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Market trends: The year buyers bought green

2006 was supposed to be the year the consumer went green – more small cars and fewer off-roaders. But what were the real trends of last year?

City cars did increase market share from 4.2% to 5.2%, but that was due to the impact of the new Toyota Aygo/ Peugeot 107/Citroën C1: with three big brands entering a small segment, it could hardly fail to grow.

Superminis also grew by one percentage point, but this was due to the large number of new models.

This rise in supermini penetration came at the expense of lower medium sales – lower medium models peaked last year following major new model introductions in 2004/2005 (Focus, Golf, etc), so the decline is simply cyclical.

However, there are no such excuses for upper medium models, whose sales fell by 12.4%. With physically bigger lower medium models (especially compact MPVs like the Zafira), off-roaders and all sorts of other niche vehicles to choose from, this segment is all about the management of decline.

Meanwhile, compact executive continued to make progress, with market share up from 7.0% to 7.1%.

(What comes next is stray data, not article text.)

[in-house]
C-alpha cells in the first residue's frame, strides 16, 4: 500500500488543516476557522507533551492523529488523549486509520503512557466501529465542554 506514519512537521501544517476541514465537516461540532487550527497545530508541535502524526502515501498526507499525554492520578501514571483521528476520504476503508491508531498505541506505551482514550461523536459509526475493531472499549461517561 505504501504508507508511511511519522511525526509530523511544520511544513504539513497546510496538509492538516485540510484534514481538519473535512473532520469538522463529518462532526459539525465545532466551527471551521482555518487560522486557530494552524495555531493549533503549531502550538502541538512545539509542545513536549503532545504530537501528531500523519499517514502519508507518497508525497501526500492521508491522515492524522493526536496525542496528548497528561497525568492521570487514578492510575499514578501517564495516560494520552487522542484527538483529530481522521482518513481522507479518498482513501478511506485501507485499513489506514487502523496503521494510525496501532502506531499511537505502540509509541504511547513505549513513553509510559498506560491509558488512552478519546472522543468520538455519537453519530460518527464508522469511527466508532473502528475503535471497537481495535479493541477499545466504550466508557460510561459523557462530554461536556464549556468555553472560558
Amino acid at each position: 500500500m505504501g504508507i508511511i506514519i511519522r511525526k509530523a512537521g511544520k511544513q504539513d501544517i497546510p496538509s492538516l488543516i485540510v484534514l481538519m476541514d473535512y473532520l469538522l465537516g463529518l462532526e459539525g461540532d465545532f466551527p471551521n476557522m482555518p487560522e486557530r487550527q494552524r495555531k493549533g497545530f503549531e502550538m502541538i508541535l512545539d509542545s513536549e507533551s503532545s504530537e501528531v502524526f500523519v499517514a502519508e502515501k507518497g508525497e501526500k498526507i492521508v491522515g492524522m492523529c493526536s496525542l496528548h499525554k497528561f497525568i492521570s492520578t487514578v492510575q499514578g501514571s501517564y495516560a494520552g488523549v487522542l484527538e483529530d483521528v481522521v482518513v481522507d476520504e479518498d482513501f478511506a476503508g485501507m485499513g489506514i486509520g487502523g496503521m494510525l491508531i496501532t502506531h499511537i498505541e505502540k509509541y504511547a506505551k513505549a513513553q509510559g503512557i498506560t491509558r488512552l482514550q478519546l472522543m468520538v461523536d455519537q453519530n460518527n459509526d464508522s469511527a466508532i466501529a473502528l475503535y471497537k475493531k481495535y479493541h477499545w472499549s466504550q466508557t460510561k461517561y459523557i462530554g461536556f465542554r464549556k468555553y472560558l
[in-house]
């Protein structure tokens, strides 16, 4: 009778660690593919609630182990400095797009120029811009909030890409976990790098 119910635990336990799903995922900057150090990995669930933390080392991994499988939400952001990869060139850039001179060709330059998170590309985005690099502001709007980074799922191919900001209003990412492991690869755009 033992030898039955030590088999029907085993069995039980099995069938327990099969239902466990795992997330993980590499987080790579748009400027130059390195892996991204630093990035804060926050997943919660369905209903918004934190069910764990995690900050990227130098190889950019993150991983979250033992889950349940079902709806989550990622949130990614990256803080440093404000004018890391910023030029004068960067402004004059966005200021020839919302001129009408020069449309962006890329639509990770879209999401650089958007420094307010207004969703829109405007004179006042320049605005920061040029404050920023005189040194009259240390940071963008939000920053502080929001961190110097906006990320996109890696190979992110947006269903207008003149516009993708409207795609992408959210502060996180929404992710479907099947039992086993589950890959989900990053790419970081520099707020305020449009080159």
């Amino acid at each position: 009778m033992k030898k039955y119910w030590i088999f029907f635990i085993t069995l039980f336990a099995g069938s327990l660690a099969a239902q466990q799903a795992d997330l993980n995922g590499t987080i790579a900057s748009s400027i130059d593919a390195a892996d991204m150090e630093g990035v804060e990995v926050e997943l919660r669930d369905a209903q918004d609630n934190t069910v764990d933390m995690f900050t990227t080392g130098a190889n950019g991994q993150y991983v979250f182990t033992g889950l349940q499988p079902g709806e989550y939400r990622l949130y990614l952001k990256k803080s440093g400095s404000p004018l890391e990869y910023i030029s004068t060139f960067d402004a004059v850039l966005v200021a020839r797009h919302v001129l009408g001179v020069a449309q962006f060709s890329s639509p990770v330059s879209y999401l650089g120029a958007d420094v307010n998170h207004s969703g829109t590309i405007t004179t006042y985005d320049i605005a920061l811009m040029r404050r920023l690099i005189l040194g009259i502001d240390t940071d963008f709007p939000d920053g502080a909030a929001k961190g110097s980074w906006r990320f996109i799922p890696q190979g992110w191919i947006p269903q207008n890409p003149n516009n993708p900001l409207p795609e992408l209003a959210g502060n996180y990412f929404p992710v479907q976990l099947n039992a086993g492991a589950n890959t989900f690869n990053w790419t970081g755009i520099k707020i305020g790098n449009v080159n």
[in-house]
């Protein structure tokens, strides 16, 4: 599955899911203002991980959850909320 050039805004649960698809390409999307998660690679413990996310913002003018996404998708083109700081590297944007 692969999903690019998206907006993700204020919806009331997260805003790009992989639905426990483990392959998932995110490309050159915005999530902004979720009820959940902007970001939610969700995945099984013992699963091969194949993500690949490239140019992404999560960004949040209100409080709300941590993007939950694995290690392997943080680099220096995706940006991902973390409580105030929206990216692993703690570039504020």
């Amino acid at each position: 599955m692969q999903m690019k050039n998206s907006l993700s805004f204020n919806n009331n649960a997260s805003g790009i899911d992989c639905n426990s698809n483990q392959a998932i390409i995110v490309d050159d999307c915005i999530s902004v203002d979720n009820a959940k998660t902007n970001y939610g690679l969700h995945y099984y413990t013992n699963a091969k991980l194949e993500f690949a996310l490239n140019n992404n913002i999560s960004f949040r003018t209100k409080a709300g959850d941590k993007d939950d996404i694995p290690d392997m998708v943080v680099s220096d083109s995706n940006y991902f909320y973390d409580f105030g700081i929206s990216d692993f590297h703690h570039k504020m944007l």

Both executive and luxury models enjoyed better fortunes than for many years. That is hardly a sign of mass downsizing – rather it is a sign of the increasing use of diesel engines. The luxury segment is now 50% diesel and a typical diesel can do 35 mpg, so fuel economy is now hardly relevant.

Sportscars have had a fairly steady time. The years of rapid growth of luxury sports models are over, as all the significant new cars have now been launched.

With Bentley selling over 1,000 Continental GTs per year and Aston selling over 2,000 Vantages and DB9s, the room for further expansion is limited.

And so to the subject of a thousand newspaper editorials – the off-roader. Yes it did decline from 7.6% to 7.4%, but that still made 2006 the second best year ever for this segment.

So the overall picture for 2006 is a market that was largely immune to the controversy around downsizing and the environment.

Unfortunately, this has not gone unnoticed in Brussels and there is now talk of a mandatory CO2 limit.

This still looks unlikely in the next five years, but some sort of curb on emissions may be coming. The luxury segment was the fastest growing segment in the UK last year, which hardly seems sustainable either economically or environmentally.

2006 growth rate by segment

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